Somewhere along the line, it became mandatory for a certain kind of male hero to display as little emotion as possible, to become an icon of don’t-mess-with-me toughness. As played by Tom Cruise, former soldier Jack Reacher — the main character in a series of popular books by British novelist Lee Child and the title character in Cruise’s new movie — is one such man: decisive, physically fit, brutal when necessary and unencumbered by possessions. Reacher has only one shirt to his name, travels by bus and always seems to keep moving.
Jack Reacher, a new movie adapted from Child’s 2005 novel, One Shot, takes place in in Pittsburgh and kicks off with a harrowing shooting. Positioned in a parking garage, a sniper picks off five people in what appear to be random acts of senseless murder.
PG-13 for violence, language and some drug material
For 27 years, Robert Denerstein was the film critic at The Rocky Mountain News. Read more of Robert's reviews at Denerstein Unleashed.
The sniper (Joseph Sikora) is quickly arrested. Evidence against him seems overwhelming and irrefutable. Of course, in movies, a scenario such as this only can mean one thing: The guy didn’t do it. It doesn’t take long for the shooter’s attorney (Rosamund Pike) to become embroiled in an attempt to discover why Sikora’s character has been made into a patsy.
She has help. Just before slipping into a coma, Sikora’s character scrawled one sentence on a legal pad, “Get Jack Reacher.”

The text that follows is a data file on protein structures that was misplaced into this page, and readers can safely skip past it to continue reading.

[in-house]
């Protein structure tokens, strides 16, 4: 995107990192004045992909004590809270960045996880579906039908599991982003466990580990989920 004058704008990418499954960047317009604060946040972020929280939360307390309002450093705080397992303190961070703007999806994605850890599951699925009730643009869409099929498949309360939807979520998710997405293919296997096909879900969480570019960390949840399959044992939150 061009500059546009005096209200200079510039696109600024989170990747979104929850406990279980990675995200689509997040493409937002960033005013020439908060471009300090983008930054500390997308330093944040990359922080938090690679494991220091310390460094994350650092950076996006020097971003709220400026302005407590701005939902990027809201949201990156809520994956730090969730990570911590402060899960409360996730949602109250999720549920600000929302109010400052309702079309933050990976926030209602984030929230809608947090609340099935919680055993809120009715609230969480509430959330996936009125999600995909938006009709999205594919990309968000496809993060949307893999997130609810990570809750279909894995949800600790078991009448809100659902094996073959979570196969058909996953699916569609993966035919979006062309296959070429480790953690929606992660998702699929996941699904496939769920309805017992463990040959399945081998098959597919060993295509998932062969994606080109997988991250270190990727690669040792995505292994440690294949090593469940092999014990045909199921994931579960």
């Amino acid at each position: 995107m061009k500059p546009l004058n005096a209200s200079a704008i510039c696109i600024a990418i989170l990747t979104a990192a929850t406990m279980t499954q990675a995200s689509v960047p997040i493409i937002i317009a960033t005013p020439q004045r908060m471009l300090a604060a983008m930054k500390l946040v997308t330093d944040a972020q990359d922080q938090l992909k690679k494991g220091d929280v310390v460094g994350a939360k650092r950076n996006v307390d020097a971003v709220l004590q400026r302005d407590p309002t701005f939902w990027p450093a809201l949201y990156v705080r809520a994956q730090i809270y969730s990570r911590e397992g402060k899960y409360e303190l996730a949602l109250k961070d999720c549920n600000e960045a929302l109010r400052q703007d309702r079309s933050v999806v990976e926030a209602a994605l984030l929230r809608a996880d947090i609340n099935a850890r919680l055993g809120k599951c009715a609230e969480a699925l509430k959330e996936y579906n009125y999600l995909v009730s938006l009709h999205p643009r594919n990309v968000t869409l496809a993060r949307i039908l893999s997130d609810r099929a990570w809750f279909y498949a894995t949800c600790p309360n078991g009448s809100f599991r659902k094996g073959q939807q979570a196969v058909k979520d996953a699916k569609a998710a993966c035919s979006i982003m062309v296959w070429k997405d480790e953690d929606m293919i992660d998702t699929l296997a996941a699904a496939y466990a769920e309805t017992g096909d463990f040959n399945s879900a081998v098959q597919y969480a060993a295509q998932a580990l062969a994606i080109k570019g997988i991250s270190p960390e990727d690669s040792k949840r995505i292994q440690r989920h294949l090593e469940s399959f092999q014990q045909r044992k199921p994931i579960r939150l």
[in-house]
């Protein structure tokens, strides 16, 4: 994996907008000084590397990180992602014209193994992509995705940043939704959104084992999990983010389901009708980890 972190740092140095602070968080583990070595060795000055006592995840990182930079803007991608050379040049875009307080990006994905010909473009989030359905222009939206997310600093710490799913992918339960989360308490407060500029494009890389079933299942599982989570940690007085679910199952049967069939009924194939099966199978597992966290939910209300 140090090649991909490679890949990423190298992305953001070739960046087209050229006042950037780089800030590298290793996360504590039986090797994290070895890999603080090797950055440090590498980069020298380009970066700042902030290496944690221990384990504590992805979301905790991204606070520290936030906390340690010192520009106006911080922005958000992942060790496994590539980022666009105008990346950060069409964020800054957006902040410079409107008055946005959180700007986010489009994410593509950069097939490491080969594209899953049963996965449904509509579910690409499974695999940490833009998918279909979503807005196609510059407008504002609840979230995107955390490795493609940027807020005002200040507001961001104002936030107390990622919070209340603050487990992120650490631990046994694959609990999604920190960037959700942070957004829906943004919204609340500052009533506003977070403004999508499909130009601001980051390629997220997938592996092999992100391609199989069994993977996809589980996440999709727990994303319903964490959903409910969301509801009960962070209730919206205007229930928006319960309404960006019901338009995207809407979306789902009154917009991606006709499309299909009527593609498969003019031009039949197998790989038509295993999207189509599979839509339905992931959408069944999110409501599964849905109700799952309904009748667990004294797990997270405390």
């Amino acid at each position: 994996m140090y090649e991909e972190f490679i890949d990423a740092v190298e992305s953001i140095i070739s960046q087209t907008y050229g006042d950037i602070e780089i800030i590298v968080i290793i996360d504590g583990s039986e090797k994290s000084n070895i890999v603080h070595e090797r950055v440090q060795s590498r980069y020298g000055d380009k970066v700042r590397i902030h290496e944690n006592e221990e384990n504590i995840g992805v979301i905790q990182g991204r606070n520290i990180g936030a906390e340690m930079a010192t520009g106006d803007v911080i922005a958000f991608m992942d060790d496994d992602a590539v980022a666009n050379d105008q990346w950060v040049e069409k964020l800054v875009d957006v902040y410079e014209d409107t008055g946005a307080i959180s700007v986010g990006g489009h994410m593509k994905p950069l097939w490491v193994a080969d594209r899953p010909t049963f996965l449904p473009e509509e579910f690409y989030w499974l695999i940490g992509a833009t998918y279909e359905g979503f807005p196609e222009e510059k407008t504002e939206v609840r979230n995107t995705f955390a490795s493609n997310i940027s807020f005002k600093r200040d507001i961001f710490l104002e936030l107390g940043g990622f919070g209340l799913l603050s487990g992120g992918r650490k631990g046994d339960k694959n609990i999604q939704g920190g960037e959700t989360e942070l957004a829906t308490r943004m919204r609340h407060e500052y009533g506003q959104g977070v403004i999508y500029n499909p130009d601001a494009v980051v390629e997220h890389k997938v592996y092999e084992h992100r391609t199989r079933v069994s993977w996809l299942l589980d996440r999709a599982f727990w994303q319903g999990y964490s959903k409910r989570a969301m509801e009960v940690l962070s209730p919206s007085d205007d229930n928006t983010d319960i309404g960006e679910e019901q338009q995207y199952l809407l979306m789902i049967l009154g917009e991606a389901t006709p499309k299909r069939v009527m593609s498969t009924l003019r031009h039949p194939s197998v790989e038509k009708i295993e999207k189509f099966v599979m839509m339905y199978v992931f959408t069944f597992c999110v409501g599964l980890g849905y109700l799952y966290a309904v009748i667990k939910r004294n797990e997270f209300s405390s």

Pike’s Helen hires Reacher, who turns up in Pittsburgh for reasons of his own, to help figure things out, a task for which he’s well-suited because he’s a former military policeman known for his brilliant investigatory powers. You know the drill: Reacher’s the kind of guy who can visit a crime scene and notice things that the police always seem to overlook.
The cast of characters drawn together by the murders includes the Pittsburgh District Attorney (Richard Jenkins), who happens to be Helen’s father, a man with whom she has long-standing but ill-defined tensions. David Oyelowo plays the lead detective on the case. Neither the DA nor the cop can understand why Helen insists on wasting time on such an unambiguous situation.
Looking a little gaunt in the face, Cruise does his version of the tough, mysterious loner, and the rest of the actors do little to compete with him. How tough is Reacher? He can take out five guys in a fight outside a bar.
The villains in Jack Reacher offer the only hints of personality. They’re led by Werner Herzog, a director who spends most of his time behind the camera. Herzog brings just the right amount of sadistic intensity to the proceedings. He’s not playing a villain, but Robert Duvall — in a late-picture appearance as the owner of a shooting range — adds life to a story that’s not without a few dull spots.
The mystery at the heart of writer/director Christopher McQuarrie’s screenplay isn’t especially compelling, and Jack Reacher builds toward a shoot-out at a construction site that doesn’t exactly represent a high point in the history of imaginatively presented action.
McQuarrie, who wrote the screenplay for Cruise’s Valkyrie, receives a major assist from cinematographer Caleb Deschanel, who gives Pittsburgh an appropriately noirish sheen, and who has fun with a woozy car chase, the movie’s best action set piece.
But there’s something tired and lame at the core of Jack Reacher, which doesn’t exactly break fresh cinematic ground.
I know there’s nothing new under the sun, so there’s no shame in telling a story about another tough guy who’ll let nothing stop him from exercising his own brand of justice. But unlike the best of Cruise’s Mission Impossible movies, Jack Reacher isn’t enough fun to make you overlook its flaws. And you can’t take it all that seriously, either.